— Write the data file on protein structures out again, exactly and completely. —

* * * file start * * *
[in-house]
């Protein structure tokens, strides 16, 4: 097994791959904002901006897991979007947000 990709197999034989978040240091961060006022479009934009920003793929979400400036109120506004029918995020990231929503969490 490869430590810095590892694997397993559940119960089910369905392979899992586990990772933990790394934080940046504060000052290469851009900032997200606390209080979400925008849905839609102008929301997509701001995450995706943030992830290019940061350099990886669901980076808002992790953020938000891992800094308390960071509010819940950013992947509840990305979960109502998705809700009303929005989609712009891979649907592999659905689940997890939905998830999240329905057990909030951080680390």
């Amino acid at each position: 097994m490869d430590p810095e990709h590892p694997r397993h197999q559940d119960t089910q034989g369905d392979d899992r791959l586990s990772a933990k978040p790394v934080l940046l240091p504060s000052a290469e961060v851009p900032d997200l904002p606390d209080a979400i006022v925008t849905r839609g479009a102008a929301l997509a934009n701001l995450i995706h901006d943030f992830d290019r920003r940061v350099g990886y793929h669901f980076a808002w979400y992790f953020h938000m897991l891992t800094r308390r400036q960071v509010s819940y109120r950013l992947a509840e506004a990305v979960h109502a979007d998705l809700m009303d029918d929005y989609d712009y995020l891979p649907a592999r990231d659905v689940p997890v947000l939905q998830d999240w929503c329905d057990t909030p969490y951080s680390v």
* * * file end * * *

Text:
[in-house]
């Protein structure tokens, strides 16, 4: 097994791959904002901006897991979007947000 990709197999034989978040240091961060006022479009934009920003793929979400400036109120506004029918995020990231929503969490 490869430590810095590892694997397993559940119960089910369905392979899992586990990772933990790394934080940046504060000052290469851009900032997200606390209080979400925008849905839609102008929301997509701001995450995706943030992830290019940061350099990886669901980076808002992790953020938000891992800094308390960071509010819940950013992947509840990305979960109502998705809700009303929005989609712009891979649907592999659905689940997890939905998830999240329905057990909030951080680390």
């Amino acid at each position: 097994m490869d430590p810095e990709h590892p694997r397993h197999q559940d119960t089910q034989g369905d392979d899992r791959l586990s990772a933990k978040p790394v934080l940046l240091p504060s000052a290469e961060v851009p900032d997200l904002p606390d209080a979400i006022v925008t849905r839609g479009a102008a929301l997509a934009n701001l995450i995706h901006d943030f992830d290019r920003r940061v350099g990886y793929h669901f980076a808002w979400y992790f953020h938000m897991l891992t800094r308390r400036q960071v509010s819940y109120r950013l992947a509840e506004a990305v979960h109502a979007d998705l809700m009303d029918d929005y989609d712009y995020l891979p649907a592999r990231d659905v689940p997890v947000l939905q998830d999240w929503c329905d057990t909030p969490y951080s680390v």